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24 Feb, 2024 11:56

Ex-Austrian chancellor found guilty of perjury

Sebastian Kurz has said he will pursue all avenues to reverse the judgement
Ex-Austrian chancellor found guilty of perjury

An Austrian court has found former Chancellor Sebastian Kurz guilty of lying to a parliamentary investigatory committee. The 37 year old was handed an eight-month suspended prison sentence for perjury in a verdict delivered on Friday.

The judgment will not enter into force until all attempts to overturn the conviction have been exhausted. Kurtz said he would appeal the ruling. The case against Kurz opened by Austrian prosecutors more than two years ago focused on statements he made in 2020 to a parliamentary investigative committee probing corruption in his government.

Then Chancellor Kurz was accused of lying after he testified he had not played a decisive role in appointing close confidant Thomas Schmid to run Austria’s state holding company OBAG, claiming he was “involved in the sense of informed.”

Evidence supplied by prosecutors included leaked text messages and testimony from Schmid, who was a key state witness. The judge said he found Schmid credible and rejected attempts by the defense to present him as unreliable, ruling that Kurz played an active role in the corruption scheme.

“I find this part of the ruling very unfair,” Kurz told reporters after it was announced. “We have appealed and I am very optimistic that we will receive a ruling in our favor in the second instance,” he added. Kurz, who denies any wrongdoing, told the court before the judgement that the prosecution’s accusations had made him feel “terrible” and “helpless.”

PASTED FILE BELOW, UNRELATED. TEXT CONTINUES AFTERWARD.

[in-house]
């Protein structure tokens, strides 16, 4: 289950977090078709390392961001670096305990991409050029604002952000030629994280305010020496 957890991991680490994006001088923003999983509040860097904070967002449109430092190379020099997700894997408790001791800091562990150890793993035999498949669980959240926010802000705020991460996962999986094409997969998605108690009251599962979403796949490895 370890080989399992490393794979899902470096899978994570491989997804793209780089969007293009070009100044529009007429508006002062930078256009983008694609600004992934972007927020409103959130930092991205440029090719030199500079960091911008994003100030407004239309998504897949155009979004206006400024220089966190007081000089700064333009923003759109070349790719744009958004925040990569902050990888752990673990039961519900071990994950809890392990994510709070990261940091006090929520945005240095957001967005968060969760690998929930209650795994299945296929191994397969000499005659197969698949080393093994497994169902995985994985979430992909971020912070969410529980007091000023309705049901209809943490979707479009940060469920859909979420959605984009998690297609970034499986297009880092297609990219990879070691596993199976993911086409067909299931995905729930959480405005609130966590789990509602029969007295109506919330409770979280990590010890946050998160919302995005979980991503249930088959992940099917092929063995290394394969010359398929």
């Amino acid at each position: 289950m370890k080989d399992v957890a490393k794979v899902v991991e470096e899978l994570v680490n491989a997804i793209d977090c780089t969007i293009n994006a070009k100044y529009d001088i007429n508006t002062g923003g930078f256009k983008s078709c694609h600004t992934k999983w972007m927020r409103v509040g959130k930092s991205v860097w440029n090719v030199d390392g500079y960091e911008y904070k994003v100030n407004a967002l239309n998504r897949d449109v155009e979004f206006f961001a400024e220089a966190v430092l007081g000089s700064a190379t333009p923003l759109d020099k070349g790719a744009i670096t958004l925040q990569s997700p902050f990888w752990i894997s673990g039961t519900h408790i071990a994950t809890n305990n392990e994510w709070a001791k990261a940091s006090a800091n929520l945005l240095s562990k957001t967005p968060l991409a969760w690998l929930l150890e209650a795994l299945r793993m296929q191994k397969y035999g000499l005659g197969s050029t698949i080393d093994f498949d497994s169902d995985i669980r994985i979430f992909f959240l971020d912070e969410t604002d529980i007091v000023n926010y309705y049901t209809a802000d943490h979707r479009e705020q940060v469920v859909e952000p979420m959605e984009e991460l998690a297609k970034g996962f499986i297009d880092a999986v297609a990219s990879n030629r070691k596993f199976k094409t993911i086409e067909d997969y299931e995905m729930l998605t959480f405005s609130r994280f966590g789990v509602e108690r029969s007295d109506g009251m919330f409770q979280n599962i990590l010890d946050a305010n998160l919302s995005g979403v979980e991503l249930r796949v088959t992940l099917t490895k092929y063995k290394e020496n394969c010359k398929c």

Becoming one of the youngest leaders in the world at age 31, he served twice as chancellor of Austria – from December 2017 to May 2019 and from January 2020 to October 2021. Both of his governments collapsed following a scandal.

In 2019 a video filmed in Spain emerged showing the leader of Kurz’s coalition partner, Heinz-Christian Strache, promising contracts in exchange for campaign support to a woman he believed was the niece of a Russian oligarch.

The resulting fervor toppled Kurz’s government, but his party won the next election and he built a new coalition with the Greens. Kurz appeared to have outridden the storm until investigators stumbled on a flurry of leaked text messages from Schmid, showing that the two men had communicated about the position the latter got with OBAG.